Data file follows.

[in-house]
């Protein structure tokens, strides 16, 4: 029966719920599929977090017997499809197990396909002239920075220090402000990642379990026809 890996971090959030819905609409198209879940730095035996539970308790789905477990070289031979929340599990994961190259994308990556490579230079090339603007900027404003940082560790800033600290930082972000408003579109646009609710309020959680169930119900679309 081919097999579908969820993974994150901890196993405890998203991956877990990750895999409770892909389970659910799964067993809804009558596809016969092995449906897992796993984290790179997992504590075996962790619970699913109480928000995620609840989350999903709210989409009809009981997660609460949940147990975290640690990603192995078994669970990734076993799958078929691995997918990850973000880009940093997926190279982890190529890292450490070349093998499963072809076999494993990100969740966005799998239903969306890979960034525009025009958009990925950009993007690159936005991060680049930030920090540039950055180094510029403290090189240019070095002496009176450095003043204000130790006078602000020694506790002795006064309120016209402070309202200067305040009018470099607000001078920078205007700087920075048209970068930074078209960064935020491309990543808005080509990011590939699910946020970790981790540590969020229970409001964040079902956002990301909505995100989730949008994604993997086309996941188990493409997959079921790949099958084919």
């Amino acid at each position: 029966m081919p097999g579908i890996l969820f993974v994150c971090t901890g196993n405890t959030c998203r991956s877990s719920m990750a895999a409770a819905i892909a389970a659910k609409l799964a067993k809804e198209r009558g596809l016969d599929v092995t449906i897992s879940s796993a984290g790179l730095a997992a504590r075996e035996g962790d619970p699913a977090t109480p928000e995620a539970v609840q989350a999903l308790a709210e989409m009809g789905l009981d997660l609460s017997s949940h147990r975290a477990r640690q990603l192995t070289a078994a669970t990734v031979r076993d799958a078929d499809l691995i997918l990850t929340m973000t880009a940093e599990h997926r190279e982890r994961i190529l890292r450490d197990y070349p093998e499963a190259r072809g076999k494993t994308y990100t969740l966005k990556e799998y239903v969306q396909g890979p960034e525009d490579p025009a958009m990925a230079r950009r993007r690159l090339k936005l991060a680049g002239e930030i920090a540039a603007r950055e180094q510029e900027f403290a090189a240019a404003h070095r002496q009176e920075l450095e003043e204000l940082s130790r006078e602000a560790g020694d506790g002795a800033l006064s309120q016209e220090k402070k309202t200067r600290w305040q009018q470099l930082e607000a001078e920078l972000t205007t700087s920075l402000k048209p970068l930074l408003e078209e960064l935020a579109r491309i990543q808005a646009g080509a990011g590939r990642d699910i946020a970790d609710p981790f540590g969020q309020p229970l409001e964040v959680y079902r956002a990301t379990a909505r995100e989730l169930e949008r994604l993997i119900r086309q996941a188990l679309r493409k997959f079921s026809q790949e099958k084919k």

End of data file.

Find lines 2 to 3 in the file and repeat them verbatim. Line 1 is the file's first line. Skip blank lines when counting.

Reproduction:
């Protein structure tokens, strides 16, 4: 029966719920599929977090017997499809197990396909002239920075220090402000990642379990026809 890996971090959030819905609409198209879940730095035996539970308790789905477990070289031979929340599990994961190259994308990556490579230079090339603007900027404003940082560790800033600290930082972000408003579109646009609710309020959680169930119900679309 081919097999579908969820993974994150901890196993405890998203991956877990990750895999409770892909389970659910799964067993809804009558596809016969092995449906897992796993984290790179997992504590075996962790619970699913109480928000995620609840989350999903709210989409009809009981997660609460949940147990975290640690990603192995078994669970990734076993799958078929691995997918990850973000880009940093997926190279982890190529890292450490070349093998499963072809076999494993990100969740966005799998239903969306890979960034525009025009958009990925950009993007690159936005991060680049930030920090540039950055180094510029403290090189240019070095002496009176450095003043204000130790006078602000020694506790002795006064309120016209402070309202200067305040009018470099607000001078920078205007700087920075048209970068930074078209960064935020491309990543808005080509990011590939699910946020970790981790540590969020229970409001964040079902956002990301909505995100989730949008994604993997086309996941188990493409997959079921790949099958084919």
């Amino acid at each position: 029966m081919p097999g579908i890996l969820f993974v994150c971090t901890g196993n405890t959030c998203r991956s877990s719920m990750a895999a409770a819905i892909a389970a659910k609409l799964a067993k809804e198209r009558g596809l016969d599929v092995t449906i897992s879940s796993a984290g790179l730095a997992a504590r075996e035996g962790d619970p699913a977090t109480p928000e995620a539970v609840q989350a999903l308790a709210e989409m009809g789905l009981d997660l609460s017997s949940h147990r975290a477990r640690q990603l192995t070289a078994a669970t990734v031979r076993d799958a078929d499809l691995i997918l990850t929340m973000t880009a940093e599990h997926r190279e982890r994961i190529l890292r450490d197990y070349p093998e499963a190259r072809g076999k494993t994308y990100t969740l966005k990556e799998y239903v969306q396909g890979p960034e525009d490579p025009a958009m990925a230079r950009r993007r690159l090339k936005l991060a680049g002239e930030i920090a540039a603007r950055e180094q510029e900027f403290a090189a240019a404003h070095r002496q009176e920075l450095e003043e204000l940082s130790r006078e602000a560790g020694d506790g002795a800033l006064s309120q016209e220090k402070k309202t200067r600290w305040q009018q470099l930082e607000a001078e920078l972000t205007t700087s920075l402000k048209p970068l930074l408003e078209e960064l935020a579109r491309i990543q808005a646009g080509a990011g590939r990642d699910i946020a970790d609710p981790f540590g969020q309020p229970l409001e964040v959680y079902r956002a990301t379990a909505r995100e989730l169930e949008r994604l993997i119900r086309q996941a188990l679309r493409k997959f079921s026809q790949e099958k084919k």